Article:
Lighting Research Center

This website is associated with the Lighting Research Center at Rensselaer Polytechnic.

Software Tools

SUPERLITE 2.0 ( Lawrence Berkeley National Laboratory)

SUPERLITE 2.0 is a lighting analysis program designed to accurately predict interior illuminance in complex building spaces due to daylight and electric lighting systems.


Litescape 3.0 (Standard Performance Evalutation Corporation)

Lighting simulation software.


Visual 3D

For someone who does not design lighting as their primary service, this free lighting calculation software can be downloaded here.

Other

Elights (Dark-Sky Lighting Products)

Elights sells full cut-off light fixtures.

Technical Guides

Lighting Power Density

A comprehensive source for understanding the lighting models underlying the commercial lighting power limits developed in ASHRAE/IESNA 90.1-2004.


Outdoor Site-Lighting Performance: A Comprehensive and Quantitative Framework for Assessing Light Pollution

This paper describes a method of measuring and predicting glow, glare and trespass in outdoor lighting.


Lighting for Exterior Environments

This publication from the Illuminating Engineering Society defines urban lighting zones according to population density.

Exterior Lighting Power Density

All Options

Perform calculations to demonstrate credit-compliance with exterior lighting power density requirements.

Compliant Light Fixtures

Refer to manufacturer cut sheets for the angle of light spilling above horizontal, the candela graph for maximum candela notation, and watts.

Intersection of Driveway and Roadway

This graphic illustrates SSc8's particular rule for how the site boundary relative to illuminance can expand when a driveway meets a public roadway.

Luminaire Schedule

The schedule lists all the exterior fixtures that will be accounted for in the the lighting power density calculations required for this credit.

Exterior Lighting Layout

Provide documentation like this example to showcase the exterior lighting layout plan. You'll refer to this plan in providing fixture and photometric analysis.

Annotated Photometric Plans

This set of annoatated photometric plans was created by Bill Swanson, P.E. for LEEDuser as a teaching tool for SSc8 documentation issues. They are not intended as examples of actual documentation, though a lot can be learned from them. These documents include a detailed plan showing a compliant site with light levels in the site and as required around the boundary, with advice and useful tips. The fixture comparison document is a means to better understand and compare the spill light from different light fixtures and placements. Think of the purple line as the edge of a cutout with a pin thru the paper where the pole is.  Move the cutout over the site when locating poles, if the cutout overlaps the line beyond the property line then that fixture cannot be located and aimed as placed. The driveway entrance example shows the impact of fixture placement around driveway entrances, and the special allowance for the site boundary around those entrances.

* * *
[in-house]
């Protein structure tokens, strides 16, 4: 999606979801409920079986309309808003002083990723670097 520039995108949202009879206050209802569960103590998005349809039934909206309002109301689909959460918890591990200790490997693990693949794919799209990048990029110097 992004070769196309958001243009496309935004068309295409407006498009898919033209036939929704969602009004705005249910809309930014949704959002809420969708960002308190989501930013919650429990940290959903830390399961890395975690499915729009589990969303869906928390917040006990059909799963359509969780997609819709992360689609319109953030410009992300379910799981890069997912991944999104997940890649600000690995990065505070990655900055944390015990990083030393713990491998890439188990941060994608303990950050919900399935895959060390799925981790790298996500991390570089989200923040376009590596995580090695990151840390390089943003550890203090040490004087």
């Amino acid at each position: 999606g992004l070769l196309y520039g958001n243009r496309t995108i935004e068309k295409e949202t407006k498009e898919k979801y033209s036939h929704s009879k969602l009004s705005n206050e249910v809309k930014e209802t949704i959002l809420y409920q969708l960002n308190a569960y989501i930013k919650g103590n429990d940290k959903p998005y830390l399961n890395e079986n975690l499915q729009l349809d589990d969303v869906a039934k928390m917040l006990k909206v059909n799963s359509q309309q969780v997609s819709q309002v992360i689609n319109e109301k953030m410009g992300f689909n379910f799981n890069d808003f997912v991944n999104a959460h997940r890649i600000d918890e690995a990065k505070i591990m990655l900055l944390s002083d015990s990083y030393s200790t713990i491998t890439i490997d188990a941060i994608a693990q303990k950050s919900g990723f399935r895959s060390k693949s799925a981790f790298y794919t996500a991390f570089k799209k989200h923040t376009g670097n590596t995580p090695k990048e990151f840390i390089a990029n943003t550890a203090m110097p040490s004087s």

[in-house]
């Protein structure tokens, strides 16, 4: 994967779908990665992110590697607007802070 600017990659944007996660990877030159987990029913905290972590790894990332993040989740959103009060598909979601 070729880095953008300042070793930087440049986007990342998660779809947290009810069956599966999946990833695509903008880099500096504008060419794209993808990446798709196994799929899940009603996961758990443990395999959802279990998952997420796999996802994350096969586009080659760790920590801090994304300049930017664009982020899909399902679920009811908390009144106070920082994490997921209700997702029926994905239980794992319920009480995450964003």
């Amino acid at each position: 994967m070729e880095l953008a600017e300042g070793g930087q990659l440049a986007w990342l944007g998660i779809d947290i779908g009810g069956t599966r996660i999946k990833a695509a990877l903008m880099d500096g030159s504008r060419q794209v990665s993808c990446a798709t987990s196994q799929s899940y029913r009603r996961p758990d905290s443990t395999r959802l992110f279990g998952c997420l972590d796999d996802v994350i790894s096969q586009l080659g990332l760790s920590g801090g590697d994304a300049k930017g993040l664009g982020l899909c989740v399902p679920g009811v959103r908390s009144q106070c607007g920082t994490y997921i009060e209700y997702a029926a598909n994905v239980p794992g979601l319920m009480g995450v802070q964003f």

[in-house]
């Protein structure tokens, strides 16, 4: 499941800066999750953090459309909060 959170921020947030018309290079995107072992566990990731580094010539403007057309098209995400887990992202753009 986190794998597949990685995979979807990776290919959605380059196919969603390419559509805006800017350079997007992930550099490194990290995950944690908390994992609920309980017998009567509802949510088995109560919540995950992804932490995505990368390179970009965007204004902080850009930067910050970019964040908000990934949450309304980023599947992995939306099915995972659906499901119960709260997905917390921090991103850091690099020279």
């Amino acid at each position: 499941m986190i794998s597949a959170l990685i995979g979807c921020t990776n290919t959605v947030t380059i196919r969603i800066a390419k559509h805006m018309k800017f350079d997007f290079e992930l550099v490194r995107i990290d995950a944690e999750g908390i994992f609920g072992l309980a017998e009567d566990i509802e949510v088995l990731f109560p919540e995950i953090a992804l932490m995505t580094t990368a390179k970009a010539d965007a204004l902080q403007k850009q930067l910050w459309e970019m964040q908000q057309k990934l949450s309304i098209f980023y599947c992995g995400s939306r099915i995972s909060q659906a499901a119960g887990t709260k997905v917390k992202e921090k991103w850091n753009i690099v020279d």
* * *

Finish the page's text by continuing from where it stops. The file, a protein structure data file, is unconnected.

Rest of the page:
LEED Online Forms: NC-2009 SS

The following links take you to the public, informational versions of the dynamic LEED Online forms for each NC-2009 SS credit. You'll need to fill out the live versions of these forms on LEED Online for each credit you hope to earn.

Version 4 forms: (newest)

Version 3 forms:

These links are posted by LEEDuser with USGBC's permission. USGBC has certain usage restrictions on these forms; for more information, visit LEED Online and click "Sample Forms Download."

Design Submittal

PencilDocumentation for this credit can be part of a Design Phase submittal.

488 Comments

0
0
Lawrence Lile Chief Engineer Lile Engineering LLC
Apr 14 2014
LEEDuser Member
824 Thumbs Up

LZ1 vs LZ2 vs LZ3

We are working on a maintenance facility for a landfill (Don't worry - there is a big compost and container recycling operation there too!) They will be operating and maintaining garbage trucks. Normally I'd want to say this is LZ3 (commercial/industrial). However the landfill is located in the middle of a 600 acre site in a rural area. This makes me lean toward LZ1, the most restrictive category for site lighting.

How would you expect a LEED reviewer to call this one?

1
1
0
Bill Swanson PE, LEED AP, Integrated Architecture Apr 15 2014 LEEDuser Expert 13735 Thumbs Up

I've long complained that the lighting zone definitions are vague. That you are debating between LZ1 and LZ3 is sad. Things should not be this confusing. I don't know how a LEED reviewer would call this. Most of the time they seem to defer to the submitter's opinion but they have been known to disagree.

If there is a single building I would lean toward LZ1. If there is a complex of several buildings with activity outside most of the night I would lean towards LZ3 just around the buildings and then at some distance draw a line and say everything past this line is LZ1. Very arbitrary. If you can split the difference try submitting at LZ2.